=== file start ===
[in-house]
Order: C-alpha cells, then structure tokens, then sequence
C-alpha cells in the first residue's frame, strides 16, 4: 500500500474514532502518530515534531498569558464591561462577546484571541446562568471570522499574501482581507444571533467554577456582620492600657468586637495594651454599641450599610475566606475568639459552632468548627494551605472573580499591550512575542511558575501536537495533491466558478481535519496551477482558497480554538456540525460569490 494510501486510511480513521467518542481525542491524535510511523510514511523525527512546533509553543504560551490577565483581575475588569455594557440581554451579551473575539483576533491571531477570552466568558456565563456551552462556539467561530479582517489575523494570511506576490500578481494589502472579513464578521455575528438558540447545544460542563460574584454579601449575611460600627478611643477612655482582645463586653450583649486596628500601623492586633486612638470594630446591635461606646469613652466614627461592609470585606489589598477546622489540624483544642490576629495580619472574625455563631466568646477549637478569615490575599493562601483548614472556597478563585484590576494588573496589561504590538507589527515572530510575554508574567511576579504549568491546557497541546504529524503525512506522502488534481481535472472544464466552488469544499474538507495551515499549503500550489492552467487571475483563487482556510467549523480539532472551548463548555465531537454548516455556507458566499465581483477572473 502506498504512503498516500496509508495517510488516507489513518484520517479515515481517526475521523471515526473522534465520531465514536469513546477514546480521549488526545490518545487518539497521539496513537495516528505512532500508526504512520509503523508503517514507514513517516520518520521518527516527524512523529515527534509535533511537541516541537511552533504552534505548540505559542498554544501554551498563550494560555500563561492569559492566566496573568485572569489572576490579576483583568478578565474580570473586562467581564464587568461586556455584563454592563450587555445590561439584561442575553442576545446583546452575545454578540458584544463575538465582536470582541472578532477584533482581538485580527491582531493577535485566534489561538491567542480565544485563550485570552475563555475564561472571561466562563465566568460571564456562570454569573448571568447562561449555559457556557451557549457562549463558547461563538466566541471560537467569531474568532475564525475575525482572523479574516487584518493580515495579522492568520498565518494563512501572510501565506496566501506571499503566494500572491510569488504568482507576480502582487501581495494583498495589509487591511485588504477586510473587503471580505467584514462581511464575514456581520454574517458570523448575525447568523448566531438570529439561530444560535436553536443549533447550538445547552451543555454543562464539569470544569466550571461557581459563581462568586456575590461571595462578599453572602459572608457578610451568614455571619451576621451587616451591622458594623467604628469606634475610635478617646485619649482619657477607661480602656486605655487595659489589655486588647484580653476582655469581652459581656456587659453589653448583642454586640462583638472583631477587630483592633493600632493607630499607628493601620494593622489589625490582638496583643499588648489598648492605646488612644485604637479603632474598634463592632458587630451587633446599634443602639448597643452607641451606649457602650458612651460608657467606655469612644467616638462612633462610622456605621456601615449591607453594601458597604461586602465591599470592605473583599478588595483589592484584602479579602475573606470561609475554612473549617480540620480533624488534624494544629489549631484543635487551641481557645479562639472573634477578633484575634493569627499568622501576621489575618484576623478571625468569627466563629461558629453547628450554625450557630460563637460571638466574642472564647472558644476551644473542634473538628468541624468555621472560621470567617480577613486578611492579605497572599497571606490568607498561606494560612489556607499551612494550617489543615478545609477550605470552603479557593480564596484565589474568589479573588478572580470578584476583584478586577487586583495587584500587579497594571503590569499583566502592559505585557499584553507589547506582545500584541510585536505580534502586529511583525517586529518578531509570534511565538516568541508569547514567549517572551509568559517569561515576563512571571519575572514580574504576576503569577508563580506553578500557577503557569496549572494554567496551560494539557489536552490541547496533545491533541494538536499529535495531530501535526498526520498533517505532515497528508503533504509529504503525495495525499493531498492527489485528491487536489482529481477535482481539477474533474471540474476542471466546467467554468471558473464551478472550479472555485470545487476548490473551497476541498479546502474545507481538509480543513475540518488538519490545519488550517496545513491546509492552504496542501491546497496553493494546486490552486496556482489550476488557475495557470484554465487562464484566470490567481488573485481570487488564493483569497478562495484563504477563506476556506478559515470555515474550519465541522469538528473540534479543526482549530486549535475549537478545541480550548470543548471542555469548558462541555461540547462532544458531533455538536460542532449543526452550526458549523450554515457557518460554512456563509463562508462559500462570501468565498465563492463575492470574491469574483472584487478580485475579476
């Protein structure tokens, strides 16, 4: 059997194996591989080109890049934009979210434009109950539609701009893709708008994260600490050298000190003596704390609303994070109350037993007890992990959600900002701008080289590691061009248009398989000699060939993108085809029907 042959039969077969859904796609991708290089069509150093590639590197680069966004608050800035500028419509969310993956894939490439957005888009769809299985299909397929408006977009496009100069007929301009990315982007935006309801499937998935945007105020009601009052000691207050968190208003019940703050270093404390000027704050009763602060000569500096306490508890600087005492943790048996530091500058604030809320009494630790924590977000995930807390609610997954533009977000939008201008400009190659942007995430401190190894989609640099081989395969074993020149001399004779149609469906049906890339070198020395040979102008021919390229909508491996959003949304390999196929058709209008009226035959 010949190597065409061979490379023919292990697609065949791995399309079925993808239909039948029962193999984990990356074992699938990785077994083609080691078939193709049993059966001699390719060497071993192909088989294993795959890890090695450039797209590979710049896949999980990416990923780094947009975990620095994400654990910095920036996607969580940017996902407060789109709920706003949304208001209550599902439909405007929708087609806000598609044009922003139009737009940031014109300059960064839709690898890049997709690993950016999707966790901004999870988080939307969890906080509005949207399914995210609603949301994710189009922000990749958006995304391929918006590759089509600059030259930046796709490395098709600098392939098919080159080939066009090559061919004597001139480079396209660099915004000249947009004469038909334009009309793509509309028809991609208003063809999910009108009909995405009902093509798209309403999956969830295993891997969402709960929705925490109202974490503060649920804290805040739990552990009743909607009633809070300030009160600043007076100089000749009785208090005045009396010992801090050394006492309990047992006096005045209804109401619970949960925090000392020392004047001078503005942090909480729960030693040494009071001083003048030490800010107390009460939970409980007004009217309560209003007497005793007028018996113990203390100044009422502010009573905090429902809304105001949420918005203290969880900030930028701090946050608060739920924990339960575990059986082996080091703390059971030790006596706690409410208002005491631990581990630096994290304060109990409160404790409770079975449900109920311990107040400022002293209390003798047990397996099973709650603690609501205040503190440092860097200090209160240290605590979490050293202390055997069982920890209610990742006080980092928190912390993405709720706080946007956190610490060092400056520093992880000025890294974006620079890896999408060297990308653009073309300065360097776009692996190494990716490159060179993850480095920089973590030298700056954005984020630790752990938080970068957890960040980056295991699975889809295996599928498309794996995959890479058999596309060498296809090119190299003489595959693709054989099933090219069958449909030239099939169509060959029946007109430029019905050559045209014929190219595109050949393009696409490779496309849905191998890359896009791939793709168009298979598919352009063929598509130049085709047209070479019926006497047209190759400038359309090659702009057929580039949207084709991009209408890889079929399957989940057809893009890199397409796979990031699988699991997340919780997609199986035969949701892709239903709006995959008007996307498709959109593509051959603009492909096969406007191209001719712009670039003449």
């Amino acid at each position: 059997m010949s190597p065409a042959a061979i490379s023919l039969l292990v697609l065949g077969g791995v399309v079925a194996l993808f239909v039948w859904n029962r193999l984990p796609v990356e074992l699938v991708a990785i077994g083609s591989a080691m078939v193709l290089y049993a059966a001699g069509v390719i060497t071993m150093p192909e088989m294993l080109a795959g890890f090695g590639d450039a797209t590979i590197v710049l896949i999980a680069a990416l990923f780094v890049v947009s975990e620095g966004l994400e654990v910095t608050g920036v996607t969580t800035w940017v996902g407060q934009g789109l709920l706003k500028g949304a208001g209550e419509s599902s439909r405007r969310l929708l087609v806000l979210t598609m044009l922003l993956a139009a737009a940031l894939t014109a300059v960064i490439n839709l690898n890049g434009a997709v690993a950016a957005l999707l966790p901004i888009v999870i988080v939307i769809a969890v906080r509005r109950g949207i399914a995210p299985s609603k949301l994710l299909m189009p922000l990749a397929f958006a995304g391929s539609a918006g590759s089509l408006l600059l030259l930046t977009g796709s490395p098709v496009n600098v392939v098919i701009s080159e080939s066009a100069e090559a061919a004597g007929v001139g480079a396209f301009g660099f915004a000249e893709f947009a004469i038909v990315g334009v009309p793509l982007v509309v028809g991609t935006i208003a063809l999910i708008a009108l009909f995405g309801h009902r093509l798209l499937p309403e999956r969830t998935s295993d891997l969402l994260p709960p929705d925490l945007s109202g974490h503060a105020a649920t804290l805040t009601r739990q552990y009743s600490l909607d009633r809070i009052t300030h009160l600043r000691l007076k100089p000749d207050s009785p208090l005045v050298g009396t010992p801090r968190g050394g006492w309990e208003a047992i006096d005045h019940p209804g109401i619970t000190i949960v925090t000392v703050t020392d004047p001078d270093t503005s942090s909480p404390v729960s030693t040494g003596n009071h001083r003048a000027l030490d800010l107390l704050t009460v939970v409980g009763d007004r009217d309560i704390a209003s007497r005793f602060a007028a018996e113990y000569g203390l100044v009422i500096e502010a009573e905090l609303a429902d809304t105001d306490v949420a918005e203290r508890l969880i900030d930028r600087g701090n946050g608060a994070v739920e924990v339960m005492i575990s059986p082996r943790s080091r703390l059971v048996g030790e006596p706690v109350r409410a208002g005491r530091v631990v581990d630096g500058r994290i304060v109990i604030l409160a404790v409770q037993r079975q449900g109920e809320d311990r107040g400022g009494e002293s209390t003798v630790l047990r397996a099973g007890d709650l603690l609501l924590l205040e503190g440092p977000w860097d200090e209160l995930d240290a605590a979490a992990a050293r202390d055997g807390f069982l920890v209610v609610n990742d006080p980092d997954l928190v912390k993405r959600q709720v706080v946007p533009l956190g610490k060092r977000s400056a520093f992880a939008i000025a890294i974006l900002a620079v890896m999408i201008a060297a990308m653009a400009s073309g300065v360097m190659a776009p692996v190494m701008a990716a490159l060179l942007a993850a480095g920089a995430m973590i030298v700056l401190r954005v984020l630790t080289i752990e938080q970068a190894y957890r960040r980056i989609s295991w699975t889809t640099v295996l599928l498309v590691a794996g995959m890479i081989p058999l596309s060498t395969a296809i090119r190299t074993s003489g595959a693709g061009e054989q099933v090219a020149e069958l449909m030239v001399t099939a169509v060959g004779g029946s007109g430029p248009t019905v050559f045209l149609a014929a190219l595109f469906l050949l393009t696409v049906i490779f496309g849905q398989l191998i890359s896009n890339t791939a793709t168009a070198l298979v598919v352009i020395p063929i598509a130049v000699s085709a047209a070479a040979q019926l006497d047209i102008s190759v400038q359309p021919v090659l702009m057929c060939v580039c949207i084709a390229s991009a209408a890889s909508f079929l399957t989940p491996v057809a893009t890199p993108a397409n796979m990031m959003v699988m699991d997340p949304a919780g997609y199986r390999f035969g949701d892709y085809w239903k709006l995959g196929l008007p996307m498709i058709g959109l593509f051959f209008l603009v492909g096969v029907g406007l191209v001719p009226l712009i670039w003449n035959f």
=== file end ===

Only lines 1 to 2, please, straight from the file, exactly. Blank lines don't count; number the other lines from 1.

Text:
[in-house]
Order: C-alpha cells, then structure tokens, then sequence